The U.S. Government Accountability Office (GAO) has released a report recommending that the Federal Communications Commission (FCC) improve its enforcement of the Children’s Television Act (CTA) of 1990, which restricts advertising during children’s programs, requires a certain amount of informational/ educational programming as a condition of broadcast license renewals and prohibits the use of program characters in advertising during any program for children younger than age 12. On the basis of its review of FCC data, interviews with FCC and broadcast station officials and focus groups with parents, GAO expressed concerns about the agency’s lack of specific standards to assess informational (or “core children’s”) programming. The report also found that most self-reported violations involved broadcasters exceeding advertising time limits.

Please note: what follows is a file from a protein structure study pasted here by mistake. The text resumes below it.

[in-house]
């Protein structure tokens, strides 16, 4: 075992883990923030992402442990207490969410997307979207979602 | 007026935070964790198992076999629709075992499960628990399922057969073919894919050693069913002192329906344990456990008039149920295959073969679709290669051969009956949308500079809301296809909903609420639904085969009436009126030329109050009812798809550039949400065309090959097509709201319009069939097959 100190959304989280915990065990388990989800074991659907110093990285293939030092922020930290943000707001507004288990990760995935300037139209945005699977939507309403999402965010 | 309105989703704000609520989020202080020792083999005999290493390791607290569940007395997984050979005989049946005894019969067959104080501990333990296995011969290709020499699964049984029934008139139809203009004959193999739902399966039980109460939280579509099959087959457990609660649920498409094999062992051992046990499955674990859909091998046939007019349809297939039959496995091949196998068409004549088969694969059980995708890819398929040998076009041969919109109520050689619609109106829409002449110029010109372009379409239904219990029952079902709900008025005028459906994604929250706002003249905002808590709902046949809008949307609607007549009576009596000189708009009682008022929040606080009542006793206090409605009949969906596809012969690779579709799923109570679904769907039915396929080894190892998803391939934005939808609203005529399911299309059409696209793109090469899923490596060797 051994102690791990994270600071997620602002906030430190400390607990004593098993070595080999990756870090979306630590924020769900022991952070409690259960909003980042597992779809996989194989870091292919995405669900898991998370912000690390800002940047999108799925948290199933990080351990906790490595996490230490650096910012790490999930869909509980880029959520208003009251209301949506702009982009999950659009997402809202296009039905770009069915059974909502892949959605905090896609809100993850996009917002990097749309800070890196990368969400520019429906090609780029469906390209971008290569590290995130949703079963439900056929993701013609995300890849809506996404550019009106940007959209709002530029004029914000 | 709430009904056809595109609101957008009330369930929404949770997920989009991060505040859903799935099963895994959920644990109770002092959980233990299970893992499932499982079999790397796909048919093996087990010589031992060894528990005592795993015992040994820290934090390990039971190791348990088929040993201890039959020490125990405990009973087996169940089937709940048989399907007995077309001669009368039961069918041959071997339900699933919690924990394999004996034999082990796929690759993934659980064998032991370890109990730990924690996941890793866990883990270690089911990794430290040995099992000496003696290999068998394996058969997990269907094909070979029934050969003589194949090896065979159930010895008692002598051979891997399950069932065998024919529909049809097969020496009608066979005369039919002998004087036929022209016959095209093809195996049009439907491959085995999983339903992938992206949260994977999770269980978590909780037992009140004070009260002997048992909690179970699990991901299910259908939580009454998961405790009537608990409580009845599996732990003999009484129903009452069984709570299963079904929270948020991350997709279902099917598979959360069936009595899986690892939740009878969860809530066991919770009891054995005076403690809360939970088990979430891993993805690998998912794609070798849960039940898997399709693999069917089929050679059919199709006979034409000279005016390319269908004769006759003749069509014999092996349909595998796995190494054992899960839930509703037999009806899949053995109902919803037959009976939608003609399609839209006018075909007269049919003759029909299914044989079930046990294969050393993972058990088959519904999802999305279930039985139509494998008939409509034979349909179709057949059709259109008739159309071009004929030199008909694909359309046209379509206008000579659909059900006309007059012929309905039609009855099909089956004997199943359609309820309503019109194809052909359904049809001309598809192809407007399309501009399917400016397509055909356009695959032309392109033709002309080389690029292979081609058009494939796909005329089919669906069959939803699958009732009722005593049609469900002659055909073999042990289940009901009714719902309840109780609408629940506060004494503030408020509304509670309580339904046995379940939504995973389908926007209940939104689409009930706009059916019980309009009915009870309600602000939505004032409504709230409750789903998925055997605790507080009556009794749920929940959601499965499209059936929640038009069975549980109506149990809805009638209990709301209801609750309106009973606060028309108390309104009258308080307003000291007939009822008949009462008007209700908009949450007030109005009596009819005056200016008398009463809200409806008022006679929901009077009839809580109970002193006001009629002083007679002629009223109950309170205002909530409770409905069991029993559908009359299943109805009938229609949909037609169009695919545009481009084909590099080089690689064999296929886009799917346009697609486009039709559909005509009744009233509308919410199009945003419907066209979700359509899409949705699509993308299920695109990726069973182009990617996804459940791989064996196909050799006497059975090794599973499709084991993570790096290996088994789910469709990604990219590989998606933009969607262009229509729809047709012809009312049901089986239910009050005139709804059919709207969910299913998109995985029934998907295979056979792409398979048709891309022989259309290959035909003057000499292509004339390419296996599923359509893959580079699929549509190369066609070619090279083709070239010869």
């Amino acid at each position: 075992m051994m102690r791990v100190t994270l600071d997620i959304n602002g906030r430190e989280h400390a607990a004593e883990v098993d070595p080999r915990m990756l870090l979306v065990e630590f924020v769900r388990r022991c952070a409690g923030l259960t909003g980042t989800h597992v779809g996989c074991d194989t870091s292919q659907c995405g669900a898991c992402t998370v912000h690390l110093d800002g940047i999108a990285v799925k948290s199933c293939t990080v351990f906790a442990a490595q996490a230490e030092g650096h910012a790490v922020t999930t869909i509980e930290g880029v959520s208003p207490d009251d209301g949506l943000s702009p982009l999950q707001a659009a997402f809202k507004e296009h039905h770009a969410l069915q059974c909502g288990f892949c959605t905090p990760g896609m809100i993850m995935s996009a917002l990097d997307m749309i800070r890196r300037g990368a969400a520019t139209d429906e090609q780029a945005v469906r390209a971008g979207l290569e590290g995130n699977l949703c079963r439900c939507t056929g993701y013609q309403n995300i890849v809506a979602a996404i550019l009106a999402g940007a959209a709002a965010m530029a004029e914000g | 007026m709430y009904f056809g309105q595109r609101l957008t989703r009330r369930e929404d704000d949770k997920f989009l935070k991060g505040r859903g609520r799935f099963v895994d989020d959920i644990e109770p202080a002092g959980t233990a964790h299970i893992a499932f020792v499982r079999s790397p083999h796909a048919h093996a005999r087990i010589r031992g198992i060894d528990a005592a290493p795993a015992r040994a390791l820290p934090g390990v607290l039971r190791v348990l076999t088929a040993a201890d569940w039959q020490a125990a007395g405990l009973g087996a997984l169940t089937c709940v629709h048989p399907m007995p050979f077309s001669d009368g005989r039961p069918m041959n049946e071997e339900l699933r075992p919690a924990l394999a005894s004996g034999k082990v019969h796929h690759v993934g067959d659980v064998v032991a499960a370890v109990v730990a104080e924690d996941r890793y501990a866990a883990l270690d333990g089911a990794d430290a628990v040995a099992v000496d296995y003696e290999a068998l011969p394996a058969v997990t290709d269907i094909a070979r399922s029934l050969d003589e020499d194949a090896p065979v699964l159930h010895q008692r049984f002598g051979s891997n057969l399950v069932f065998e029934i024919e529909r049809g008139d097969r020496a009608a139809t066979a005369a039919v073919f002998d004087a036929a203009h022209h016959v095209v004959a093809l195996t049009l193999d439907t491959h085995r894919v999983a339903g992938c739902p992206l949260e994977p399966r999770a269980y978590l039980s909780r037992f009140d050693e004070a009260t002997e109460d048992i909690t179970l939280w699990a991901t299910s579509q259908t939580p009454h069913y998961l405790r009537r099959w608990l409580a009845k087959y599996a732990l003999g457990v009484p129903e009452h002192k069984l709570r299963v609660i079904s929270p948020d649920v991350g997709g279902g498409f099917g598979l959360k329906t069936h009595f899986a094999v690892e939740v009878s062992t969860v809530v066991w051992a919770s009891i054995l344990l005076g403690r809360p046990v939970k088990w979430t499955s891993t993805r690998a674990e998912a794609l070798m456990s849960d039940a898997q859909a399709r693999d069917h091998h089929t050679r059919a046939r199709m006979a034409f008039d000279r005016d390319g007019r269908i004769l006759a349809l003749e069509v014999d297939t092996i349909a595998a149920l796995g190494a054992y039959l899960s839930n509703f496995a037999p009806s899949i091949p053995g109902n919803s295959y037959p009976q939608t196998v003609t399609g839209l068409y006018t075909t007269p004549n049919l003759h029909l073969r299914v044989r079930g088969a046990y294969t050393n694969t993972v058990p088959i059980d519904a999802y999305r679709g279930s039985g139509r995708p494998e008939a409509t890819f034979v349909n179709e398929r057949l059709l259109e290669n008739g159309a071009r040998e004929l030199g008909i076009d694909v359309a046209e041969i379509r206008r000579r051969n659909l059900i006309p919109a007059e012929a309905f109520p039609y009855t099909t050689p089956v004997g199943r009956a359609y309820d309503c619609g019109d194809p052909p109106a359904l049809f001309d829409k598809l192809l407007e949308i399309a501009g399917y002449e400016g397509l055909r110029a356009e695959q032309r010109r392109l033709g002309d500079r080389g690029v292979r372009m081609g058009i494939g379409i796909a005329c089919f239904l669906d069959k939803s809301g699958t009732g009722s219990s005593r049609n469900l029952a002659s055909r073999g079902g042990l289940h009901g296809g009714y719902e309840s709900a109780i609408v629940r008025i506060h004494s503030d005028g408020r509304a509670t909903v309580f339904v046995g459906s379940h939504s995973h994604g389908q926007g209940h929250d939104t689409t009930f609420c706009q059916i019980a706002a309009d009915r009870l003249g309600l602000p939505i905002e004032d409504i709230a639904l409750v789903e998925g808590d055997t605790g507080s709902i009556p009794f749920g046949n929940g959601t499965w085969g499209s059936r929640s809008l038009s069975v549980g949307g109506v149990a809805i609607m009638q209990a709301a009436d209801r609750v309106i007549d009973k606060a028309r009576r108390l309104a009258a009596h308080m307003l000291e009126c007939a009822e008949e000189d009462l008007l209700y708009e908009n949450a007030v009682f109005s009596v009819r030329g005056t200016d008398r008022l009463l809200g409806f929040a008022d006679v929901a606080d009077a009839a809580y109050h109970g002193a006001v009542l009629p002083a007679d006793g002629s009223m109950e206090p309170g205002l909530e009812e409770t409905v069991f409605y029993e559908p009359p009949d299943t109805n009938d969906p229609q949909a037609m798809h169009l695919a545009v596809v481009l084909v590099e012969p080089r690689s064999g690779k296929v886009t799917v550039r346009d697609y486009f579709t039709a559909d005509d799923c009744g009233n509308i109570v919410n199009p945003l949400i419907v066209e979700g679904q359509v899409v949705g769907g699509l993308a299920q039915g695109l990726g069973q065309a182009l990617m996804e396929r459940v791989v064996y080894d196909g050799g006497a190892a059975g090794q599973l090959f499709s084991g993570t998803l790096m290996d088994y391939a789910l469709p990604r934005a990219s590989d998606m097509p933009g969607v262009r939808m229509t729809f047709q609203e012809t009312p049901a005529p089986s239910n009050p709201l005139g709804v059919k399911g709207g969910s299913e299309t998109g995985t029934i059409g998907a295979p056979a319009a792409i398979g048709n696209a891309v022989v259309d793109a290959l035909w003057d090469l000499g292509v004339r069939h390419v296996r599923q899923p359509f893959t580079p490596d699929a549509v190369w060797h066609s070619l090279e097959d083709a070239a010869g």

According to the report, core children’s programming on commercial broadcast stations “increased significantly” from 1998 to 2010, along with cable and satellite providers—“to which core children’s programming requirements do not apply—increasing the number of channels specifically targeted to children.” Noting a lack of widely accepted standards to assess such programming, GAO recommends that FCC (i) “implement a strategy to oversee cable operators’ and satellite providers’ compliance,” (ii) “work with industry to develop voluntary guidelines for assessing core children’s programming,” and (iii) “implement and assess the effectiveness of additional mechanisms to inform parents about core children’s programming.”